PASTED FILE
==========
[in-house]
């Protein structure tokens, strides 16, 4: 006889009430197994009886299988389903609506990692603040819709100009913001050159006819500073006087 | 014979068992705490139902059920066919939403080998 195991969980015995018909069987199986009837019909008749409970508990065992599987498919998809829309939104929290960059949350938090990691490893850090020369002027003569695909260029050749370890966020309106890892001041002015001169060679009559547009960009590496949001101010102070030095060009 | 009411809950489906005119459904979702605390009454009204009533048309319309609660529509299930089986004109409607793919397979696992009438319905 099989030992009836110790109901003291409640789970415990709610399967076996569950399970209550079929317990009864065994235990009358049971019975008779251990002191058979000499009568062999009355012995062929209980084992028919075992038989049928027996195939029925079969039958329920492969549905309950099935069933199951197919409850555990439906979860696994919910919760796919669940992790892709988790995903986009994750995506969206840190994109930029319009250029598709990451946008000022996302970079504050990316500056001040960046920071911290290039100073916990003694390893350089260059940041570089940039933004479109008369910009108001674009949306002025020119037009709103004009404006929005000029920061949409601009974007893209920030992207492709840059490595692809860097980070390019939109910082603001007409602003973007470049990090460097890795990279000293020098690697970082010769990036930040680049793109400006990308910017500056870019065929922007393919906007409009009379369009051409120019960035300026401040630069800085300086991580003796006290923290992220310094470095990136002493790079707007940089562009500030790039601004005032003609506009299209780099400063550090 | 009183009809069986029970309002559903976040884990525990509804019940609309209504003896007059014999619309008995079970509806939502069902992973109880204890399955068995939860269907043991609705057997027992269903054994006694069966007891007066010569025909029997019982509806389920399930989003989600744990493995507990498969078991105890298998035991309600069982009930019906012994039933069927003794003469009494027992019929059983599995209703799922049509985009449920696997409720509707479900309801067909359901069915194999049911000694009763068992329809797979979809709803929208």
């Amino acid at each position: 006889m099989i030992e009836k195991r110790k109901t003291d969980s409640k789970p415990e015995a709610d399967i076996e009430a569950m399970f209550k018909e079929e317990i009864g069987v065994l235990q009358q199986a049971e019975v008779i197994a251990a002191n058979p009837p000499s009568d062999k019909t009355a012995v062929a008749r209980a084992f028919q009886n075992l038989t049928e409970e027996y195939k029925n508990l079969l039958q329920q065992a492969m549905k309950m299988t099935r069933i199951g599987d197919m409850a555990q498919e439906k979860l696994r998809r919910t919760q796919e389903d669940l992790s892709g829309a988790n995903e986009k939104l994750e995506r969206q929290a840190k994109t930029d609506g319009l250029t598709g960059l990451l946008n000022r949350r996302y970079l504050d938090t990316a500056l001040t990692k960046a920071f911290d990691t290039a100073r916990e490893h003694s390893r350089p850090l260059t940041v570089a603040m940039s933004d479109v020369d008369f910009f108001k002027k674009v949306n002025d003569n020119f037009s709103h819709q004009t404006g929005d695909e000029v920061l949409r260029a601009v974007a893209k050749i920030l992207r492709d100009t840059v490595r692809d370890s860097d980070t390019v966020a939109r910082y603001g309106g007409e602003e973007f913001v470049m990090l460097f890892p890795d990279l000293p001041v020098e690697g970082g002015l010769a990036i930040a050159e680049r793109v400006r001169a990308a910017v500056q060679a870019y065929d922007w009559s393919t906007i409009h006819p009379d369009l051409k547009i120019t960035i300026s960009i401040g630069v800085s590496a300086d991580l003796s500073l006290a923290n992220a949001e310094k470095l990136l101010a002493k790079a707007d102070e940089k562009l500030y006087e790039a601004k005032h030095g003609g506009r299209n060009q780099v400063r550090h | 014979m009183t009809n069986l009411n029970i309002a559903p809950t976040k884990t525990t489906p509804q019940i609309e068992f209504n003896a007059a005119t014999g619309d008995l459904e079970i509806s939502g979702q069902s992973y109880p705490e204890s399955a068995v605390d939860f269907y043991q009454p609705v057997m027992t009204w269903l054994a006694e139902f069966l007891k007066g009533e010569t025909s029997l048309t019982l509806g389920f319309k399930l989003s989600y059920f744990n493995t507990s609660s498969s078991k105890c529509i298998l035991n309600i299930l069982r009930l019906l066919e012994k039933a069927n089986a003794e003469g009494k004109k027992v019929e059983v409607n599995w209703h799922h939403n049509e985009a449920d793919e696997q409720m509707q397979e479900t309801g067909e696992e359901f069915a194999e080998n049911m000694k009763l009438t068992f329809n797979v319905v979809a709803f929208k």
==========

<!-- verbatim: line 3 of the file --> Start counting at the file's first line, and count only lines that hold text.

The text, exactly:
């Amino acid at each position: 006889m099989i030992e009836k195991r110790k109901t003291d969980s409640k789970p415990e015995a709610d399967i076996e009430a569950m399970f209550k018909e079929e317990i009864g069987v065994l235990q009358q199986a049971e019975v008779i197994a251990a002191n058979p009837p000499s009568d062999k019909t009355a012995v062929a008749r209980a084992f028919q009886n075992l038989t049928e409970e027996y195939k029925n508990l079969l039958q329920q065992a492969m549905k309950m299988t099935r069933i199951g599987d197919m409850a555990q498919e439906k979860l696994r998809r919910t919760q796919e389903d669940l992790s892709g829309a988790n995903e986009k939104l994750e995506r969206q929290a840190k994109t930029d609506g319009l250029t598709g960059l990451l946008n000022r949350r996302y970079l504050d938090t990316a500056l001040t990692k960046a920071f911290d990691t290039a100073r916990e490893h003694s390893r350089p850090l260059t940041v570089a603040m940039s933004d479109v020369d008369f910009f108001k002027k674009v949306n002025d003569n020119f037009s709103h819709q004009t404006g929005d695909e000029v920061l949409r260029a601009v974007a893209k050749i920030l992207r492709d100009t840059v490595r692809d370890s860097d980070t390019v966020a939109r910082y603001g309106g007409e602003e973007f913001v470049m990090l460097f890892p890795d990279l000293p001041v020098e690697g970082g002015l010769a990036i930040a050159e680049r793109v400006r001169a990308a910017v500056q060679a870019y065929d922007w009559s393919t906007i409009h006819p009379d369009l051409k547009i120019t960035i300026s960009i401040g630069v800085s590496a300086d991580l003796s500073l006290a923290n992220a949001e310094k470095l990136l101010a002493k790079a707007d102070e940089k562009l500030y006087e790039a601004k005032h030095g003609g506009r299209n060009q780099v400063r550090h | 014979m009183t009809n069986l009411n029970i309002a559903p809950t976040k884990t525990t489906p509804q019940i609309e068992f209504n003896a007059a005119t014999g619309d008995l459904e079970i509806s939502g979702q069902s992973y109880p705490e204890s399955a068995v605390d939860f269907y043991q009454p609705v057997m027992t009204w269903l054994a006694e139902f069966l007891k007066g009533e010569t025909s029997l048309t019982l509806g389920f319309k399930l989003s989600y059920f744990n493995t507990s609660s498969s078991k105890c529509i298998l035991n309600i299930l069982r009930l019906l066919e012994k039933a069927n089986a003794e003469g009494k004109k027992v019929e059983v409607n599995w209703h799922h939403n049509e985009a449920d793919e696997q409720m509707q397979e479900t309801g067909e696992e359901f069915a194999e080998n049911m000694k009763l009438t068992f329809n797979v319905v979809a709803f929208k």